Members: Mathew Aldinger, bass; Dick Miller, lead vocals and guitar; Zach Myers, drums; John Woodland, guitar
Who we talked to: Myers
How did you get together? Basically, it started out as kind of a pet project of our lead singer Dick Miller. He was in bands for years around our town Hanover. By the end of 2005, he pretty much had a full band set. I wasn't in the band until the next summer, which is when we officially formed. I had known (the other guys) through mutual friends.
Where did the name come from? Dick looked up the word Juvenescent in the dictionary. He was basically looking up a bunch of names he thought would sound good. According to the dictionary, (Juvenescent) means "of youth."
Describe your sound. We represent kind of an . . . older sound. Mid-'80s proto-emo I guess you could call it. Today, it's referred to as emo/post-hardcore/punk-rock. Our influences are usually stuff like Rites of Spring, Black Flag, Fugazi, Braid (and) Hot Water Music. A lot of the themes for our music come from our lead singer, Dick. He's inspired by . . . a lot of existential themes. He reads a lot of . . . political literature and philosophical literature. We have a lot of built-in angst. The town we live in is a kind of a boring, small town. That inspires our sound, I guess.
Are you into any bands on the radio? Not really. A lot of bands today we feel are kind of manufactured successes. My Chemical Romance and Fall Out Boy . . . were almost kind of built from the ground up. They're almost like a Cinderella-type story. We're not making any future plans like that. We're taking it one step at a time and having fun with it.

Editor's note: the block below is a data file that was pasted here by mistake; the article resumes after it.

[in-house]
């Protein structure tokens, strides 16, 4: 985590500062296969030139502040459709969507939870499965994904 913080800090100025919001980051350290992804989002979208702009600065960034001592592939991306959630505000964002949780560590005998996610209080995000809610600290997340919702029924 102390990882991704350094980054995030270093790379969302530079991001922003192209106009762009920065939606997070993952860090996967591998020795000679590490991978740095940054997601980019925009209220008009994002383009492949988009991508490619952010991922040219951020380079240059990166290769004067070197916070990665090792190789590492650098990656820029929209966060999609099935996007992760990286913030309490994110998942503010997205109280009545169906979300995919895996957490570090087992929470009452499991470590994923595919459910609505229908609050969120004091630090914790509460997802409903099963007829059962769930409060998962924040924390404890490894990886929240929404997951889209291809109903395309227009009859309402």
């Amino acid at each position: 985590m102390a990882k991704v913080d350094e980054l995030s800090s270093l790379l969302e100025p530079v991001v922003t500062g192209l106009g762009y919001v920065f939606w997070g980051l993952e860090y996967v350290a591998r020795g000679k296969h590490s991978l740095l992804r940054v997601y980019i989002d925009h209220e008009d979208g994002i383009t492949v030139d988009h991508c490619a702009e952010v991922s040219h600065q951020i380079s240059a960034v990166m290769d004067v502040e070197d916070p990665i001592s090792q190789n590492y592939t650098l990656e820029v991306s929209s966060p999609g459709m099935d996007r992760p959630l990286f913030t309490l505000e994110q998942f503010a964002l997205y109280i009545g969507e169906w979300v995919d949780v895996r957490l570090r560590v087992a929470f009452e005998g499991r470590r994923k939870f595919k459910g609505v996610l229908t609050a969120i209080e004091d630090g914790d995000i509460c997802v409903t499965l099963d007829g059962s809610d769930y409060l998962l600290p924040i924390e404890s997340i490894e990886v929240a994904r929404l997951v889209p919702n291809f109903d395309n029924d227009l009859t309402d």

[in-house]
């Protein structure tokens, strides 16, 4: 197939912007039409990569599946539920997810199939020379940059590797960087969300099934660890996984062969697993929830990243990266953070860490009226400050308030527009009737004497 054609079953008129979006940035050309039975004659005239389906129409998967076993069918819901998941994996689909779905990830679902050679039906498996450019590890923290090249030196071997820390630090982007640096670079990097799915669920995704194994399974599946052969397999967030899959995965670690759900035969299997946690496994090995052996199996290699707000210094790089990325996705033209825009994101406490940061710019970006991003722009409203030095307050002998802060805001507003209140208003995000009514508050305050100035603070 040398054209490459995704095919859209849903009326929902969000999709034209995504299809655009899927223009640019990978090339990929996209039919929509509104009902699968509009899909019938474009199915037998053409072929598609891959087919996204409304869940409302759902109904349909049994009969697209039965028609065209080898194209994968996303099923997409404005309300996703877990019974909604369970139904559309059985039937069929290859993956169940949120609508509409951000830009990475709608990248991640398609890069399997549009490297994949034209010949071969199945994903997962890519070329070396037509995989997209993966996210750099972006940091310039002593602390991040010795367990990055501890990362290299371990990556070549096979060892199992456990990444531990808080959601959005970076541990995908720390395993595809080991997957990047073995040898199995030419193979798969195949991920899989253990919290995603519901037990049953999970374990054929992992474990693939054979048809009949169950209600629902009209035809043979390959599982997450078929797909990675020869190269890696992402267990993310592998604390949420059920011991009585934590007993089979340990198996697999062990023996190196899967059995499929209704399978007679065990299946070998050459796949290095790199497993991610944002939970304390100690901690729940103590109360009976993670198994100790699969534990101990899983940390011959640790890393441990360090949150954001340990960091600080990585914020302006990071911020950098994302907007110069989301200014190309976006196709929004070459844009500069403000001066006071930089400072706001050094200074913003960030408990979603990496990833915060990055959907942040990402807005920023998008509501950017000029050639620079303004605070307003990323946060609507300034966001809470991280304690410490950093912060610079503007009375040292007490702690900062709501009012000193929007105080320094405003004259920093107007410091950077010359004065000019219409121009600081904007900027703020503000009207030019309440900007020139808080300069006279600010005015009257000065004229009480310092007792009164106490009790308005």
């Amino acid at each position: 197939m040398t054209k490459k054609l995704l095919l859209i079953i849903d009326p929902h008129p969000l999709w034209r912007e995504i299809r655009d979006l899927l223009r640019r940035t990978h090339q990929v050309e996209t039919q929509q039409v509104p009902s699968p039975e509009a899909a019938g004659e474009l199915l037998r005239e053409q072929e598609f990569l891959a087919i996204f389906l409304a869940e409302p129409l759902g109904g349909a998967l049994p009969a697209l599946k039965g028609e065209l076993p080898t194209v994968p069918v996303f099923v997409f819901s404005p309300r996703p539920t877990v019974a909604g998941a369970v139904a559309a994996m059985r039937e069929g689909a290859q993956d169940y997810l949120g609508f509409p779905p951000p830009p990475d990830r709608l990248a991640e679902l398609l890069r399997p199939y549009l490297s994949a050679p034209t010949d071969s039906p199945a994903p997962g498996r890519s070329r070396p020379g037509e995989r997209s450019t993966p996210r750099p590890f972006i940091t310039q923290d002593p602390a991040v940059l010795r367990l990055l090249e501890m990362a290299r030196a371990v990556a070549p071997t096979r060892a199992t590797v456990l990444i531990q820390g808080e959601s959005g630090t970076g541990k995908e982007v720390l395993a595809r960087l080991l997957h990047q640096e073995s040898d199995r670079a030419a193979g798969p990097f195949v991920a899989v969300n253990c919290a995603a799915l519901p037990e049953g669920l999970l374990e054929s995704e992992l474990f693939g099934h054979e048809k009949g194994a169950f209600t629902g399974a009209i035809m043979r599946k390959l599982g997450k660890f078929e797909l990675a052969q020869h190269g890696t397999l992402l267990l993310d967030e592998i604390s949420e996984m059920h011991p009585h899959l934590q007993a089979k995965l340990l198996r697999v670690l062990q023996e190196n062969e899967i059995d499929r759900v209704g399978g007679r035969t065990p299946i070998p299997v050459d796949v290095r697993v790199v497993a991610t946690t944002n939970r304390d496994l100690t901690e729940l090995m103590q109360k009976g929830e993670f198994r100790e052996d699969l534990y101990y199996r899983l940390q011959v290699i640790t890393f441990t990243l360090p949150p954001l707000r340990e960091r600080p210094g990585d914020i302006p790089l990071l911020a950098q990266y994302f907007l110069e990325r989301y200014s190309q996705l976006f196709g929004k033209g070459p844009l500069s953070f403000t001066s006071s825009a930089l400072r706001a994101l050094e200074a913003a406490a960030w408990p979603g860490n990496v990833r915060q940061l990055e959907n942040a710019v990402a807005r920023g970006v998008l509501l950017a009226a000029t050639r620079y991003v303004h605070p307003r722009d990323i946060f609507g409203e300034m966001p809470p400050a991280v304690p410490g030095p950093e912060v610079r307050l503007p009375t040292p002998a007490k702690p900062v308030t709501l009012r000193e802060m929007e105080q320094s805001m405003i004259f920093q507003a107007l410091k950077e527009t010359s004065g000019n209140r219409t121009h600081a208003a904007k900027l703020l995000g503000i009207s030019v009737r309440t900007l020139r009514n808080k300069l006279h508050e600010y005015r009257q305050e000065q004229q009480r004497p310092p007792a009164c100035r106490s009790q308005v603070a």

How long have you been playing drums? I started playing when I was 8 years old. I'll be turning 19 (Tuesday). So (I've been playing for) about 10-and-a-half years. I've definitely taken drummers' styles. Anything from Bill Stevenson of the Descendents or Black Flag to David Grohl of the Foo Fighters (and) Nirvana.
Do you play out a lot? We've been making a lot of rounds in Maryland, especially the Baltimore area because we have a lot of friends down there. We also have friends in the Lancaster scene.
What's your take on the York music scene? For a local band, you have to have a style. A lot of the styles that a lot of the bands around York County choose to play . . . have been overplayed and over-saturated. We kind of have to have a unique twist. Even then, it's hard to gain a following that will stay with you long-term.
Like any other local groups? We have been networking and playing with and hanging out with . . . bands like Sadaharu and 1994 in Lancaster. There are a lot of bands in the Carroll County, Md., and Baltimore scenes we've also networking with . . . like Another Reason to Hate Machines and Army of Kashyyyk. (Baltimore) has a very diverse underground punk-rock scene where all different kinds of bands are playing all different kinds of clubs.
Do you have a best memory? Most of our best memories . . . were the ones where we played in really dank, dark basements with anywhere from 10 to 30 people. It was very sweaty, but they get into the music.
- ERIN McCRACKEN,